Even in rural areas, nowadays most people have access to mobile phones -- this is enough to avail basic services
The popularity of mobile financial services is growing day by day. It is good to see this rapid growth in Bangladesh, because for a country like ours, where so many do not have access to conventional banking services, this is the platform that can save the day.
Furthermore, as with any technologically-forward society, Bangladesh too is steadily moving to reduce its cash transactions. No doubt the Covid-19 pandemic has hastened this development, with more people opting to make transactions remotely rather than in person, and also with greater reluctance to physically handle cash, particularly in the early part of the pandemic a few months ago. MFS comes in handy at point-of-sale terminals, as well as for salary disbursements and payment of utility bills.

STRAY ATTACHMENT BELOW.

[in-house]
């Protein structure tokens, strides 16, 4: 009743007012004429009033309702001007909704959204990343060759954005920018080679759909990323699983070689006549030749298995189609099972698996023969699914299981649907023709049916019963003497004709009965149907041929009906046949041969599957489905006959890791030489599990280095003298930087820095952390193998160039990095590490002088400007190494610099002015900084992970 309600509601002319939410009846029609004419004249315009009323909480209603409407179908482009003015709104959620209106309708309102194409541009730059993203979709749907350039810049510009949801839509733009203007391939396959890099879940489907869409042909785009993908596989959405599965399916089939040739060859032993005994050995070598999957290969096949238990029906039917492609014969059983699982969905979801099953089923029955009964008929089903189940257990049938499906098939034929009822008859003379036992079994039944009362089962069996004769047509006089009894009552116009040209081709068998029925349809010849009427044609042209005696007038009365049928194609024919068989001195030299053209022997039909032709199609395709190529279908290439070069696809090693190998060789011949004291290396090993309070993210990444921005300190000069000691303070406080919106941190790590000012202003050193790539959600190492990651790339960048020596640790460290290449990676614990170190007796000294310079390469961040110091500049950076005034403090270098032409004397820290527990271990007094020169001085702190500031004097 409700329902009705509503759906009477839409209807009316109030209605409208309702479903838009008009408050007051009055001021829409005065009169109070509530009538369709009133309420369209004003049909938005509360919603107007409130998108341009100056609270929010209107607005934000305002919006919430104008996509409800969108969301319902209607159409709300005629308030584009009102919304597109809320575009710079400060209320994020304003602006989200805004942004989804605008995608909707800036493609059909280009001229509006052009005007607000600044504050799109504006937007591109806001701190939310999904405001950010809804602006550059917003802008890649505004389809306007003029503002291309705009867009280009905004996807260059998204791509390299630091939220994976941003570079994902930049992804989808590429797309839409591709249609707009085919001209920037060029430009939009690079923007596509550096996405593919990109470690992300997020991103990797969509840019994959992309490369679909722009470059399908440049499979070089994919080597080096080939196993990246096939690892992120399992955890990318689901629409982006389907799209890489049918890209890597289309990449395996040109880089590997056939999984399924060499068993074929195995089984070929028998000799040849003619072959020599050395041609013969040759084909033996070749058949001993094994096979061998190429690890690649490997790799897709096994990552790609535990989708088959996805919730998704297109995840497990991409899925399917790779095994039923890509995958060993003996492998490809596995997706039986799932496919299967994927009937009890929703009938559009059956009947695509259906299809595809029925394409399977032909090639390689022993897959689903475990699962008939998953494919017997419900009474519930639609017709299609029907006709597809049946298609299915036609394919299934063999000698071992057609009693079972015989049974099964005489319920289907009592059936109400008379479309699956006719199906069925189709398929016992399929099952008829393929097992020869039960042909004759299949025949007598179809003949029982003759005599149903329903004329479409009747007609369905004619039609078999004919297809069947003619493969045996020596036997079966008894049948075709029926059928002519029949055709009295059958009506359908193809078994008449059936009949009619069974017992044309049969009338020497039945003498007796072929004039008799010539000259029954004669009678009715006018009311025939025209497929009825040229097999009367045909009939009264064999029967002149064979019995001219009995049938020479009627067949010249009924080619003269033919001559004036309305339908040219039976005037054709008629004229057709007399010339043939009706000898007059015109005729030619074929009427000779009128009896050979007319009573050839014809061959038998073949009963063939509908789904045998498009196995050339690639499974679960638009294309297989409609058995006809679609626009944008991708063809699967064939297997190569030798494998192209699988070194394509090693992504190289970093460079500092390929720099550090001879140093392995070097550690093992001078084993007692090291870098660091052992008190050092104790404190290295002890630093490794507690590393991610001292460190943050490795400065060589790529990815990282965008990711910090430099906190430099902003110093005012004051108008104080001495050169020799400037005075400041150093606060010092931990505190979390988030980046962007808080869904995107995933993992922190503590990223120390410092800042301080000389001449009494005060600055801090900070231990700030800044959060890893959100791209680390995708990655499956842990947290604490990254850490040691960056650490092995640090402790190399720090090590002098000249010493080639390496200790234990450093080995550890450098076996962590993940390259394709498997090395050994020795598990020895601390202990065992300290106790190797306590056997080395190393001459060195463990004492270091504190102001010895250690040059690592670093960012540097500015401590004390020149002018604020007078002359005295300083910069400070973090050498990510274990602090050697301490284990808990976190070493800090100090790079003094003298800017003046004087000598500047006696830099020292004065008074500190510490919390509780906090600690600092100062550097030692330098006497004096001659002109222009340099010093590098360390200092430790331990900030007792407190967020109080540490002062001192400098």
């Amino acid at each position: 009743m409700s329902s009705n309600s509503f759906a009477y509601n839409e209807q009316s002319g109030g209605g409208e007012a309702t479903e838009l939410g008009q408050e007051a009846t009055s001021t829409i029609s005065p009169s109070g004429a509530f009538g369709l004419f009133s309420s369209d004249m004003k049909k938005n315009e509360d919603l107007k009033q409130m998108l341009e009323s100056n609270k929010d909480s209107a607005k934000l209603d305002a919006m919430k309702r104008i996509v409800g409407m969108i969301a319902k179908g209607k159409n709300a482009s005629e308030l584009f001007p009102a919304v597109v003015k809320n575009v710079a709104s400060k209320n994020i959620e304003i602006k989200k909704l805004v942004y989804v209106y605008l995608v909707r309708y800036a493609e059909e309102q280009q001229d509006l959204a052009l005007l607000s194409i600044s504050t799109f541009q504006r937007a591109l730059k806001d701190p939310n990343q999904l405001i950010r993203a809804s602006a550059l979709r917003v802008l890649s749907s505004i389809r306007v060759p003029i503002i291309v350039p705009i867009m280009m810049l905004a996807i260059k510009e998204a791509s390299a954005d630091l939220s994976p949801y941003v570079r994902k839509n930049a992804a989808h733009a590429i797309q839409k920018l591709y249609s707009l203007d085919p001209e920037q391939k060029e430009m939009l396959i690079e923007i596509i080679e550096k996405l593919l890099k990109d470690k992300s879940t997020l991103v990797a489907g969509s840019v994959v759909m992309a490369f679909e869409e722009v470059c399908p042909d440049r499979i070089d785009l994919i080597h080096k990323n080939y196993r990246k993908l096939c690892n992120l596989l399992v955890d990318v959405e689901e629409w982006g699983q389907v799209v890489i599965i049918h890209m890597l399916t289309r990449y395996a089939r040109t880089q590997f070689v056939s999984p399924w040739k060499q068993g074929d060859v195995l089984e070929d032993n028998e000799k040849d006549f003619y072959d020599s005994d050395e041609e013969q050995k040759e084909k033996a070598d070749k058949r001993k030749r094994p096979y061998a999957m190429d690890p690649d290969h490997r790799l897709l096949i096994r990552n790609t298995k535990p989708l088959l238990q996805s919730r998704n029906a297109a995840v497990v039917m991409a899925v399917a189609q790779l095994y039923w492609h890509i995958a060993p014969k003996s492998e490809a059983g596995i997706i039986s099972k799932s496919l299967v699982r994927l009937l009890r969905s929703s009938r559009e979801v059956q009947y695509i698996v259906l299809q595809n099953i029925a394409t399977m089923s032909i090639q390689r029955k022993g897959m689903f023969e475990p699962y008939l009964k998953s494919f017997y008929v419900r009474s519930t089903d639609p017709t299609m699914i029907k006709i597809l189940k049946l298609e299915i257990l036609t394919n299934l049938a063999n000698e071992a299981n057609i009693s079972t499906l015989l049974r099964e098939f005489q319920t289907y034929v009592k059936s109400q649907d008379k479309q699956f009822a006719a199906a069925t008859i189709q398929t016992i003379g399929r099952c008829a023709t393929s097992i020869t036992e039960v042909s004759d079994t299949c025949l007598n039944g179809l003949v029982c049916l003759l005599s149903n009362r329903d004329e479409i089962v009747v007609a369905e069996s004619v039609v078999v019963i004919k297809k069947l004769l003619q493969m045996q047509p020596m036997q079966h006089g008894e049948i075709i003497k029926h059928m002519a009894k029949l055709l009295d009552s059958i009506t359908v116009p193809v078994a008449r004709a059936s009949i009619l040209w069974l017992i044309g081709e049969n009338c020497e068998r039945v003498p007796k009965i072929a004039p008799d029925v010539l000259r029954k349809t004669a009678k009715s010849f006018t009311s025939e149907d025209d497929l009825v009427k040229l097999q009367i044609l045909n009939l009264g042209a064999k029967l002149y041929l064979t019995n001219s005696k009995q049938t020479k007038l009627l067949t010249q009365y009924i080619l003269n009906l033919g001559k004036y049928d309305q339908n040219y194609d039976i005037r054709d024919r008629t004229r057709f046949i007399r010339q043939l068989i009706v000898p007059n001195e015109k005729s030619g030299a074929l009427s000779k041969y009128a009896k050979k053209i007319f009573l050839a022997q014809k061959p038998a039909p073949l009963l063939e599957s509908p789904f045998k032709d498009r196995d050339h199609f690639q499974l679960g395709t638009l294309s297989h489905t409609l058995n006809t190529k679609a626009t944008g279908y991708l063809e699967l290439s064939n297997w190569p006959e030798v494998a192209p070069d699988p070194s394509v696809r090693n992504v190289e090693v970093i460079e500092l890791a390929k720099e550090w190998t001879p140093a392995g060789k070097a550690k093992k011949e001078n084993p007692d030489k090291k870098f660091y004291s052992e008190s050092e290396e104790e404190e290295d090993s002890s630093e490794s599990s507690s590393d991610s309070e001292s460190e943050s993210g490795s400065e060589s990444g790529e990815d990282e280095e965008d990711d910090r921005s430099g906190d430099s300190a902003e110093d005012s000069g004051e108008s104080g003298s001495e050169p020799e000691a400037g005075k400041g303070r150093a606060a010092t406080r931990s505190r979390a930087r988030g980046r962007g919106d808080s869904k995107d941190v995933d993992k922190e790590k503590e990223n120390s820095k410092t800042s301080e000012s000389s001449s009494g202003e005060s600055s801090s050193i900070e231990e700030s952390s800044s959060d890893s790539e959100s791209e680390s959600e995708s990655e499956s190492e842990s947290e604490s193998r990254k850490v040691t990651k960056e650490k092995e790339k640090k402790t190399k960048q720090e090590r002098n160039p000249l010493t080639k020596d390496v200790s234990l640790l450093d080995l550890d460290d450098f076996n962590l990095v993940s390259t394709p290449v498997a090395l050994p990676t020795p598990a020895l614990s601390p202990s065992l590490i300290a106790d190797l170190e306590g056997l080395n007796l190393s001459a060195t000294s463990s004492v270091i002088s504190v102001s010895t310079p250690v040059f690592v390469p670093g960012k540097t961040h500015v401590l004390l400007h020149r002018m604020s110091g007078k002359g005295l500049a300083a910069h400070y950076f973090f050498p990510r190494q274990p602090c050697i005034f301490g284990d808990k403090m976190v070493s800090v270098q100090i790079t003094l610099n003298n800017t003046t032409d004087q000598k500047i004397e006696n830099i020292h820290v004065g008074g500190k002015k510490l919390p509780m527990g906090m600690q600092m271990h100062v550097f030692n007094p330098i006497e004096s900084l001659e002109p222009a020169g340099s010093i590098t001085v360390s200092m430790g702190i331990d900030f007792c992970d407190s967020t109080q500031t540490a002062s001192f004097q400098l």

These changes, however, are objectively for the better, pandemic or not, and are a crucial part of empowering the poor as well as a step towards Digital Bangladesh.
Bangladesh is uniquely placed to take advantage of the benefits of MFS. Even in rural areas, nowadays most people have access to mobile phones -- this is enough to avail basic services.
They do not, however, largely, have smartphone access as of yet, nor do many in rural areas have the digital literacy required to take advantage of smartphone apps. MFS, already strong in the country, could leap ahead through greater smartphone usage and internet literacy among the population: The scanning of QR codes, for example, requires a smartphone.
To that end, it would be good to ensure rudimentary knowledge of smartphone apps, so that MFS in the country can be taken to the next level. The entire economy will benefit from this, no doubt.